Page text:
No one likes to leave their furry friend behind when they escape for a break and thankfully there are countless options both here in the UK and abroad to enjoy adventures away from home with your trusted companion. In all the excitement, it’s easy to forget the stress of the travelling itself. Some dogs love cars and public transport but some dread it. Whichever way your dog feels, there are some careful steps you can take to keep your dog calm and make the journey more enjoyable for everyone.
How often should you stop? Do you have enough poo bags to hand? Have you brought travel bowls for water and food? Dog food? Planning ahead will avoid the stress of being caught out. If you’re embarking on a long journey, check ahead for where you can stop off for toilet breaks. Your dog’s bladder is smaller than yours so it’s best to take a break every couple of hours and allow them to relieve themselves. It shouldn’t be too difficult to find a good spot for your dog to do their thing. Most service stations will have a grassy area, as well as offering a chance to refuel and get some water and food on board. Your dog should always have access to water so be sure to pack some, their normal dog food, as well as a travel bowl for your dog, along with some healthy dog treats.
Travel in style (safely)
If you’re travelling by car, it’s important, and also now the law, to restrain your dog safely with a purpose fitted car harness or dog crate which can be made more cosy with one of their blankets. The familiar smells from your dog’s favourite blanket will help keep them relaxed as well as make for a more comfortable trip.
Do not leave your dog in the car
Dogs die in hot cars: something horrific that many people forget. However, they are equally sensitive to very cold temperatures so please do not leave them unattended in cars, whatever the season. On warmer days, the temperature outside might be in the early twenties but in less than an hour can creep up to the high forties and quickly become life threatening. If you come across a distressed dog left in a car in hot weather, rather than smashing the window, dial 999.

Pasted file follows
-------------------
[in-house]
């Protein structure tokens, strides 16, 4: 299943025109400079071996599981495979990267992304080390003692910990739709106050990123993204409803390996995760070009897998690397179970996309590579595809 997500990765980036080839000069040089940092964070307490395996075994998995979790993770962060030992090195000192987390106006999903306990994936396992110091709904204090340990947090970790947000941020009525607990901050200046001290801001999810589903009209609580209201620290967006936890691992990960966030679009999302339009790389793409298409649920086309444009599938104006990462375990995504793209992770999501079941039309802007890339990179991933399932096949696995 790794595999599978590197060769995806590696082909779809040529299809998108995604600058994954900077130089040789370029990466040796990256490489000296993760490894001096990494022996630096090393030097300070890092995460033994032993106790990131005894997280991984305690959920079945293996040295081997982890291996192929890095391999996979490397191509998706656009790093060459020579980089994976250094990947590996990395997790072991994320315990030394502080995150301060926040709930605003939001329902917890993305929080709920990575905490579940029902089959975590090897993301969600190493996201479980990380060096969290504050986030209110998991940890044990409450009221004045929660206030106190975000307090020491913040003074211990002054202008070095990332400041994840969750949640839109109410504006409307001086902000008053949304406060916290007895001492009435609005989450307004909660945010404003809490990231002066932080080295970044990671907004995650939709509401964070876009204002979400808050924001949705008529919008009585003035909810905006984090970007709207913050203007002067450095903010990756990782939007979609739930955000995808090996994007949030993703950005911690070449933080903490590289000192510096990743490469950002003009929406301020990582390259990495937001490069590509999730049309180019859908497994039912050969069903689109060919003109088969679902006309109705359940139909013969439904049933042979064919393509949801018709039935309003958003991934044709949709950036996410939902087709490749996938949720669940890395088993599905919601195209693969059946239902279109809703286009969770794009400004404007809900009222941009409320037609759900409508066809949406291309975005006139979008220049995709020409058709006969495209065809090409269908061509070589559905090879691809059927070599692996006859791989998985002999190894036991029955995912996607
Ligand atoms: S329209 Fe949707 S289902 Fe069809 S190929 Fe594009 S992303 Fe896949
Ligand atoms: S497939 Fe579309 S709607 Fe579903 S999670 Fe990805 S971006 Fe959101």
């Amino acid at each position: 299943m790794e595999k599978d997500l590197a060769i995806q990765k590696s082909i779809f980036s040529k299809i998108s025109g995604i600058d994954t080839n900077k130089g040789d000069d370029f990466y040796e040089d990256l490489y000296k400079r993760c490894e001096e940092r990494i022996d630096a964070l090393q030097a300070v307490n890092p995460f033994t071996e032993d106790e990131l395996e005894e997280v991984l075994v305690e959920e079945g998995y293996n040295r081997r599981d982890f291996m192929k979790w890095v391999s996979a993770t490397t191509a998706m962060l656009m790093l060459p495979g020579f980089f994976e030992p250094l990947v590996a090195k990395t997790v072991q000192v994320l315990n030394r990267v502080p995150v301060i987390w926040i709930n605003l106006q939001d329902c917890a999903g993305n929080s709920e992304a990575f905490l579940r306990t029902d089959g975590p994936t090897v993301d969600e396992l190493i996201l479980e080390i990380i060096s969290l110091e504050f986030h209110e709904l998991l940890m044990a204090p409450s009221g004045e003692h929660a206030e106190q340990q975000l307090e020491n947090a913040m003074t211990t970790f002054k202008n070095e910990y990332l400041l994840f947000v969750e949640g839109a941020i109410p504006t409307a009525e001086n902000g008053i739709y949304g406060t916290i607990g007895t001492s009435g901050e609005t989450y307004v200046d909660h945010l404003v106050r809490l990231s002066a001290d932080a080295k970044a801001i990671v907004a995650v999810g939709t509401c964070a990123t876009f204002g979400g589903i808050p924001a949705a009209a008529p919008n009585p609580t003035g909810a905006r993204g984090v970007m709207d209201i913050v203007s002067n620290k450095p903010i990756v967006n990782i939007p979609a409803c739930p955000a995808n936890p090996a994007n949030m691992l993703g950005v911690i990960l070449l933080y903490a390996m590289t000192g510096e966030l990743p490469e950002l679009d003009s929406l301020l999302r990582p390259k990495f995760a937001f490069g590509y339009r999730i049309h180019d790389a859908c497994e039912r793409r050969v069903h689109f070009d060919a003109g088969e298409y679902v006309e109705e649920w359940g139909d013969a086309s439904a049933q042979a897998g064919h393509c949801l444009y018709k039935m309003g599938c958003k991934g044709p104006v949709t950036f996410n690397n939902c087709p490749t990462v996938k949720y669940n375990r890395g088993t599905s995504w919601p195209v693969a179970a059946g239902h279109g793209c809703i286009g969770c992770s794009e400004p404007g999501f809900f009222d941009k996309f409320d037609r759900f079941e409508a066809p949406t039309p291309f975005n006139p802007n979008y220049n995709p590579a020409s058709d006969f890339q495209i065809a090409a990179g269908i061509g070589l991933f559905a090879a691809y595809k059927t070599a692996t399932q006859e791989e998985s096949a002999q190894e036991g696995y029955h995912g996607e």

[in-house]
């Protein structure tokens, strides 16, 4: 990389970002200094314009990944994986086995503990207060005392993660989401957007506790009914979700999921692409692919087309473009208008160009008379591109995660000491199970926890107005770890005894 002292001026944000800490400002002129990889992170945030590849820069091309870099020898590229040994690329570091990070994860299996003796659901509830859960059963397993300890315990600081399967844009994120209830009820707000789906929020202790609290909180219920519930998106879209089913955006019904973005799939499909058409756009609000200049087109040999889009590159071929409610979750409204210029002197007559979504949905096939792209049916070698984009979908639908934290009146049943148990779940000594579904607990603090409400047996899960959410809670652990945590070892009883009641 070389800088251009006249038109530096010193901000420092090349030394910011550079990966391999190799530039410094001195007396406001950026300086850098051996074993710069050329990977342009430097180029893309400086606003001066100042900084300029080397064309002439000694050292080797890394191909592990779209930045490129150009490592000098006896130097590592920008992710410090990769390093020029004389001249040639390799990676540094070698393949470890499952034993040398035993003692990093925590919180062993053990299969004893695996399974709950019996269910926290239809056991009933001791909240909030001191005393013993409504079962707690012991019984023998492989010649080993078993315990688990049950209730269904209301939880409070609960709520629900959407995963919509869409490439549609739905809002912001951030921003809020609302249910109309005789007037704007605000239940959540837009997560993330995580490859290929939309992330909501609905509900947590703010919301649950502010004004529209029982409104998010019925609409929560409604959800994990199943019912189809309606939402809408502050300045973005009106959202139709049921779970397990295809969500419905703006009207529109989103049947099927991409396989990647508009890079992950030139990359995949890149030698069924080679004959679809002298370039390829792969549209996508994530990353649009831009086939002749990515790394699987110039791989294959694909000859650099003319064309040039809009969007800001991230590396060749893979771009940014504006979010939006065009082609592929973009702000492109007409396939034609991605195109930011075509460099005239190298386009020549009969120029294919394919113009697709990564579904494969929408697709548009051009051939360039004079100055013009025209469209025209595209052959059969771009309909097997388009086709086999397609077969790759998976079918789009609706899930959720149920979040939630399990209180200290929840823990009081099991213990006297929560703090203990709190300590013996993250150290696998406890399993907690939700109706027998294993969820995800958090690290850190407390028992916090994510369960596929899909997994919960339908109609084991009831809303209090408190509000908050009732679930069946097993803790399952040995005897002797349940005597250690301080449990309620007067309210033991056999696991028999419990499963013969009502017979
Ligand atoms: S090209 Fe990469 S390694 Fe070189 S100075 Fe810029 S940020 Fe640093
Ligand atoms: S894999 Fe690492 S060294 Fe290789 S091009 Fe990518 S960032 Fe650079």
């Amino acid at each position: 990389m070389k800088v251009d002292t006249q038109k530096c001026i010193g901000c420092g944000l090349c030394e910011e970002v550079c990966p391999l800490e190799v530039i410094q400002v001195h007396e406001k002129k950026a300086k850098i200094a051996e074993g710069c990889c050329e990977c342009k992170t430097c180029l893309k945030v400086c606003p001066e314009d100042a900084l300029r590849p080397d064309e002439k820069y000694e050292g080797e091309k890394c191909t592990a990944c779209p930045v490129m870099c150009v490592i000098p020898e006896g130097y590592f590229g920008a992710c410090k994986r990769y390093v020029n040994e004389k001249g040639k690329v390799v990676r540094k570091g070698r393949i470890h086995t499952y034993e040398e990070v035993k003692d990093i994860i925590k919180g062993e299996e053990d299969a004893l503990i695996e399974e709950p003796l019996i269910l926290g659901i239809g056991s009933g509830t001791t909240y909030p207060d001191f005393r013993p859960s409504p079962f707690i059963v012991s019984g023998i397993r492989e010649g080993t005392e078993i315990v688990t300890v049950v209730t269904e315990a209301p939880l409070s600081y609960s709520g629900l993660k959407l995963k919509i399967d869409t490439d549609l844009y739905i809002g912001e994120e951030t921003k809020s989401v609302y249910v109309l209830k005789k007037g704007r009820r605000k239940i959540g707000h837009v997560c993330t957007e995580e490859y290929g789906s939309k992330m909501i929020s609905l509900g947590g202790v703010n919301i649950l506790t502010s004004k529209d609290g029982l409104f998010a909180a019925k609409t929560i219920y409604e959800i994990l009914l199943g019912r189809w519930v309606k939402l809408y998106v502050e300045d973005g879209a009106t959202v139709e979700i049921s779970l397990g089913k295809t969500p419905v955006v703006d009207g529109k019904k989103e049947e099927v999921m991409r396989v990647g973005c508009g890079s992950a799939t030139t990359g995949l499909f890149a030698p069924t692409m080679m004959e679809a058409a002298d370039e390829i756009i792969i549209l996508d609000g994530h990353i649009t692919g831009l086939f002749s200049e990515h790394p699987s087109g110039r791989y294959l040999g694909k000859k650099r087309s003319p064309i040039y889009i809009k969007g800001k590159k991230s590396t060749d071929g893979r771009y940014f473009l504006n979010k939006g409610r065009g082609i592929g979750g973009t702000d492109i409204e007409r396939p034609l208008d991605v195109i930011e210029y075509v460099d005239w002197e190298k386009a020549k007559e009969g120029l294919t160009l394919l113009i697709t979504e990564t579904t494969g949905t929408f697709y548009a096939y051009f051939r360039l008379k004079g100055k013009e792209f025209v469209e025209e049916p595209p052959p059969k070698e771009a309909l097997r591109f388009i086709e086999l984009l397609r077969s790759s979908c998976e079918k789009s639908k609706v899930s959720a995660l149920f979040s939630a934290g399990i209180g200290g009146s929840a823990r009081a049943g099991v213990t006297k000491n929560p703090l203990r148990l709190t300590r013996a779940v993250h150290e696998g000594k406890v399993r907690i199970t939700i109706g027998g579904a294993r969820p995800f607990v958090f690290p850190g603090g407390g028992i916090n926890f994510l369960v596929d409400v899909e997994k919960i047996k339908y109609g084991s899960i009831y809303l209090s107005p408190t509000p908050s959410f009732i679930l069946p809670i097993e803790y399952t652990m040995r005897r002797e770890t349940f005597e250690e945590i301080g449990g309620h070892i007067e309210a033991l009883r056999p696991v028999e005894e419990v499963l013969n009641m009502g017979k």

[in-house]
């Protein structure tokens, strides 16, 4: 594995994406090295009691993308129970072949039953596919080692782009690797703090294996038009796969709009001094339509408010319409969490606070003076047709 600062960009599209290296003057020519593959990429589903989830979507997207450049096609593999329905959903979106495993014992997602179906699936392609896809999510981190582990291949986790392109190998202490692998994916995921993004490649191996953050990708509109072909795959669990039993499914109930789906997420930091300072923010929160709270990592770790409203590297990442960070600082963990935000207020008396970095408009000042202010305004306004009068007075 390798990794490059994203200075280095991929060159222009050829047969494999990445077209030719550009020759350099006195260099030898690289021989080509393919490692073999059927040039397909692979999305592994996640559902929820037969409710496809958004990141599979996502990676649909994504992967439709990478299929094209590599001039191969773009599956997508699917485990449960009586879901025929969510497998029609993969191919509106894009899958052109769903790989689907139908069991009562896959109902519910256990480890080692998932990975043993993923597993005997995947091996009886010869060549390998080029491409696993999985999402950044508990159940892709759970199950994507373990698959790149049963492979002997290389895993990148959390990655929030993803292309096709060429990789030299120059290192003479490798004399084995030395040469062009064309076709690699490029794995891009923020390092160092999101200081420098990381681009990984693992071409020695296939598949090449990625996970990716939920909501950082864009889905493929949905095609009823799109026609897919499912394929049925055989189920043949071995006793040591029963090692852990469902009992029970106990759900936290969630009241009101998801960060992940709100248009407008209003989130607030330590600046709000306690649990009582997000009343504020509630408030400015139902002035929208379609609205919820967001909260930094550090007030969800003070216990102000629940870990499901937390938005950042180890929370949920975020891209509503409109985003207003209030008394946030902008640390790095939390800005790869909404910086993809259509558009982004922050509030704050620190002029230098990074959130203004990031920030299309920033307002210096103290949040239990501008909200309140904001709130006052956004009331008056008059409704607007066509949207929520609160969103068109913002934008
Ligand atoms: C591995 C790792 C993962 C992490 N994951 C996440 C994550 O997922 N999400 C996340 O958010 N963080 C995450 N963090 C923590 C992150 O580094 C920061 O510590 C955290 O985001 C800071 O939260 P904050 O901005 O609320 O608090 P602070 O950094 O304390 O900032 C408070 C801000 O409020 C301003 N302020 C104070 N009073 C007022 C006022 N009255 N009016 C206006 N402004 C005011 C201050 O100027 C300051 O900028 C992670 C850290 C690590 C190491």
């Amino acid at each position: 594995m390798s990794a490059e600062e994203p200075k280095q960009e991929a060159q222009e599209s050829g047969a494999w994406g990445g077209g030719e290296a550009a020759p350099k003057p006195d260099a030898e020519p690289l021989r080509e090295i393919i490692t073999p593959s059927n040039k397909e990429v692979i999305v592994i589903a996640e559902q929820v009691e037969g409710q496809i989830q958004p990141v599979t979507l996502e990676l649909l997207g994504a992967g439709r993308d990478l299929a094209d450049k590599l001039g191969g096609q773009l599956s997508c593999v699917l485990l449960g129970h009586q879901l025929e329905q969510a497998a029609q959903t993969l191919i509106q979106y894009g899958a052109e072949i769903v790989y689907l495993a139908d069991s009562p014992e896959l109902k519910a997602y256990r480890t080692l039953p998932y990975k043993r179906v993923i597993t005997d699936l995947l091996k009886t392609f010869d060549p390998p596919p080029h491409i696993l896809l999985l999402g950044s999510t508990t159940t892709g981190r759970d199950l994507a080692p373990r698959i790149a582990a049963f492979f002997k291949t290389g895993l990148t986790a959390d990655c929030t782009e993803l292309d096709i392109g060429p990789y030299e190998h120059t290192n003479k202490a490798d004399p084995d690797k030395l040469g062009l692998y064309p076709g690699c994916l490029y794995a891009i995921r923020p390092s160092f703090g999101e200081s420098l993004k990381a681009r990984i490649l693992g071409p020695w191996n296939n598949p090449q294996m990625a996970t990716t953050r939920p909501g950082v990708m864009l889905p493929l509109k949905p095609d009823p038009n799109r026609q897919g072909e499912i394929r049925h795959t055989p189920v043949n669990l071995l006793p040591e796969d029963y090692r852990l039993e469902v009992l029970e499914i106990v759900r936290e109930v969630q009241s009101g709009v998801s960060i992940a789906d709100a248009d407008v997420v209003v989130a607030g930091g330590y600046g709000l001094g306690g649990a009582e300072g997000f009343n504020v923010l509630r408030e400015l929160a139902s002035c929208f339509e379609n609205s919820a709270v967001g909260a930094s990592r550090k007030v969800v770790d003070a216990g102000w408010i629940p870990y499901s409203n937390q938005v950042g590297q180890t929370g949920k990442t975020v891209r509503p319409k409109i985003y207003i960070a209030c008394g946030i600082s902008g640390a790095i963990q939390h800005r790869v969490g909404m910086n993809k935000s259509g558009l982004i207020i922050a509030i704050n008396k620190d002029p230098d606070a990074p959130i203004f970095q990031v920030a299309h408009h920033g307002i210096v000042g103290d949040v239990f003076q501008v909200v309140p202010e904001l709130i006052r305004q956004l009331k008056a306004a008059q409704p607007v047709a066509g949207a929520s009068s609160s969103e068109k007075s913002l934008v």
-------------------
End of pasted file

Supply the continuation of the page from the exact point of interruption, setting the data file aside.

Keep anxiety at bay
Is your dog an anxious traveller? If you do have some time for training before a long journey, help desensitise your pooch with shorter car trips or simply get them used to the car by sitting inside with them on your driveway. When training them to go in the car, make sure you go to one of their favourite walking spots, rather than journeying to somewhere they may dislike such as the groomers or vet. Each time, ensure you have something fun to hand such as their favourite toy or dog treats to create a positive association. With consistent training, you can teach your dog to love the car. Patience is key - let your dog lead the pace. For some extra help, play some of your dog’s favourite tunes.
Helping sensitive stomachs
We all know and dread the driver that is heavy footed and harsh with the brakes. It can turn stomachs into turmoil for humans, let alone our four-pawed pals. Drive carefully to avoid causing motion sickness. If your dog has a particularly sensitive tummy and is prone to motion sickness, in addition to taking regular car breaks, you can also help ease this by ensuring they’re facing forwards, using pheromones and allowing fresh air into the vehicle. Go ahead and wind that window down.
Health check with your vet
Not essential for UK travels but highly recommended if you’re going away for a number of days, make sure you get an appointment booked in with your vet to check everything’s ok with your dog before travelling. If you’re travelling abroad with your pet, you also need to ensure that your details are up to date. There may also be specific things you need to do depending on your intended destination which your vet can advise on too.
Guest post from Scrumbles, a natural pet food company who make a host of goodies for dogs and cats alike. With naturally calming ingredients like chamomile and lemon balm, their calming dog treats make for a helpful addition to your doggies’ travel bag.
Disclaimer: Whilst every effort has been made to ensure the accuracy of the information at the time of writing,
please ensure you check carefully before making any decisions based on the contents within this article.